Sujaya Neupane, Ph.D.

Massachusetts Institute of Technology

Dr. Sujaya Neupane is a postdoctoral fellow in the Jazayeri lab at MIT interested in understanding the neural basis of learning cognitive behavior. He obtained his Ph.D. from McGill University under the mentorship of Christopher Pack and Daniel Guitton, studying the effects of eye movement in visual cortical neurons. In his Ph.D. work, Sujaya showed eye-movement-related transient changes in neural connectivity and correctly predicted that subjects over-trained to make a particular eye movement demonstrate perceptual effects of training during fixation. In his postdoctoral work, in order to enquire how learned skills and concepts are stored and used flexibly, he and Dr. Jazayeri have developed a cognitive task which requires subjects to establish long term memory of a sequence of images and make inferences based on this memorized 1D map. Using computational approaches and neurophysiological recordings from primate medial temporal lobe and posterior parietal cortex, they are testing the computational hypotheses of mental simulation for inference and planning.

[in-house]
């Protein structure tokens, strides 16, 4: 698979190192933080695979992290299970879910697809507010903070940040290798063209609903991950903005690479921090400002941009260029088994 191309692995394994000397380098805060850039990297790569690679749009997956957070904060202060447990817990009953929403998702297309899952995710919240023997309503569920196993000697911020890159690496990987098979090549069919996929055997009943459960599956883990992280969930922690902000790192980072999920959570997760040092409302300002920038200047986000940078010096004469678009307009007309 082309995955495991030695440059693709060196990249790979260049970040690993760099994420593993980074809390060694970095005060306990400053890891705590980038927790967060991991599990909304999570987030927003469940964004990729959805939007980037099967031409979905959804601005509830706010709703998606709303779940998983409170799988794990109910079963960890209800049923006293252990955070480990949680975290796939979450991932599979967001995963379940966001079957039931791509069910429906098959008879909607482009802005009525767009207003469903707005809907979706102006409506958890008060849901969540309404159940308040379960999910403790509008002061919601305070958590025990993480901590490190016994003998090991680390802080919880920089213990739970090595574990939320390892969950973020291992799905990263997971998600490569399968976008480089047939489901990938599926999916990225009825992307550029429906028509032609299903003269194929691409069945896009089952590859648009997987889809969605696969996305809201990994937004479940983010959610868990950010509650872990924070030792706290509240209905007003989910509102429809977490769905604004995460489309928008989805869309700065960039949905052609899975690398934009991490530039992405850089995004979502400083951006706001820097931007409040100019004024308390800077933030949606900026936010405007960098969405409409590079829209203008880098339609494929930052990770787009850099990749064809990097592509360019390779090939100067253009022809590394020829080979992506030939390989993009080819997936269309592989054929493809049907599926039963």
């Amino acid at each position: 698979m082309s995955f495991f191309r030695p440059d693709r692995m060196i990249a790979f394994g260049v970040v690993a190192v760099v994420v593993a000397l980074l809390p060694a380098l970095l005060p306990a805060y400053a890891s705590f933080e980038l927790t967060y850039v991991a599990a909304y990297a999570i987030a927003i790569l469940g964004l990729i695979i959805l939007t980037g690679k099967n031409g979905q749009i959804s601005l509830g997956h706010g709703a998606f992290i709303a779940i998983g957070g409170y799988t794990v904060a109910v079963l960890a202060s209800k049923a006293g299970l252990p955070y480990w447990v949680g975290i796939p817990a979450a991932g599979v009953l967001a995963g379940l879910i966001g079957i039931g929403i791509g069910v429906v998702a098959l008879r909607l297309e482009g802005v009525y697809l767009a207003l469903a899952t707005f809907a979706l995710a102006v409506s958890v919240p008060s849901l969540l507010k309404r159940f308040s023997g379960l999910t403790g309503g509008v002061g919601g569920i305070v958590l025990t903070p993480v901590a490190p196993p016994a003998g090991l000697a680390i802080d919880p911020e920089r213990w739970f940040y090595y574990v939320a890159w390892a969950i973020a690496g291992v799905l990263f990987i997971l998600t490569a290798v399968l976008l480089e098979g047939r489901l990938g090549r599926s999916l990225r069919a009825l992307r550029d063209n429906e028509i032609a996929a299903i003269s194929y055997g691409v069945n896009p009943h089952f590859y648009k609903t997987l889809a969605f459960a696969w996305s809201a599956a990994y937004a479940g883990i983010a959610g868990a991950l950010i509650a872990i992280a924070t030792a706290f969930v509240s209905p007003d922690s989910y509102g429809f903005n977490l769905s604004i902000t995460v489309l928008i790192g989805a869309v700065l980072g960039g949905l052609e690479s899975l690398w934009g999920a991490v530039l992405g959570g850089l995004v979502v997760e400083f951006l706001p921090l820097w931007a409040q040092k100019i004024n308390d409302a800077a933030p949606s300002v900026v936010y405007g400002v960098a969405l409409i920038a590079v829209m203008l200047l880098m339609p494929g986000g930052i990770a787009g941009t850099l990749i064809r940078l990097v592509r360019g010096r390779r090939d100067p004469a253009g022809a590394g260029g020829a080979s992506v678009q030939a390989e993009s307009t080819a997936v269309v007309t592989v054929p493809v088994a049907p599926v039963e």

Principal Investigator: Mehrdad Jazayeri

Fellow: Xiaomei Fan

Humans and animals can flexibly infer the vectors connecting any two points in their spatial environment. It is thought that neural representation of space code underlies such relational inference, but what computations enable the inference behavior is not known. We have designed a task to investigate the neural basis of mental computation when subjects mentally navigate from one point of a map to another. To test our computational hypotheses, we use normative models to characterize the behavior of humans, monkeys and recurrent neural networks trained to do the task; we also analyze electrophysiological signals recorded from multiple brain areas of monkeys engaged in the task. Potential projects for the candidate include – (i) simulating alternate models of neural representation of a map to make predictions of behavior (ii) implementing unsupervised sequence detection algorithms on primate hippocampal data to test the hypothesis of mental simulation.

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